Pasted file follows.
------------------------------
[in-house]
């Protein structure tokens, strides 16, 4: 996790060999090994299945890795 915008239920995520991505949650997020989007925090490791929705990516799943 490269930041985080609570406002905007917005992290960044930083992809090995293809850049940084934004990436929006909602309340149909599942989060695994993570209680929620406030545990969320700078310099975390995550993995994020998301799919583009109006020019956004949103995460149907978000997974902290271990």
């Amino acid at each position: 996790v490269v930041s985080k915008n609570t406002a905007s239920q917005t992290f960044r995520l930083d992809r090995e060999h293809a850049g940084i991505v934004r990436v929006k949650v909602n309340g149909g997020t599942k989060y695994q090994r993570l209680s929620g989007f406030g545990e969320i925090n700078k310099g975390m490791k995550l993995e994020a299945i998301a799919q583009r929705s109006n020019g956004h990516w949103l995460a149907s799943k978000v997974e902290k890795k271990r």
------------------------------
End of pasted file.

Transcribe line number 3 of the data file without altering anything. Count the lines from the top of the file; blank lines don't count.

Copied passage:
């Amino acid at each position: 996790v490269v930041s985080k915008n609570t406002a905007s239920q917005t992290f960044r995520l930083d992809r090995e060999h293809a850049g940084i991505v934004r990436v929006k949650v909602n309340g149909g997020t599942k989060y695994q090994r993570l209680s929620g989007f406030g545990e969320i925090n700078k310099g975390m490791k995550l993995e994020a299945i998301a799919q583009r929705s109006n020019g956004h990516w949103l995460a149907s799943k978000v997974e902290k890795k271990r």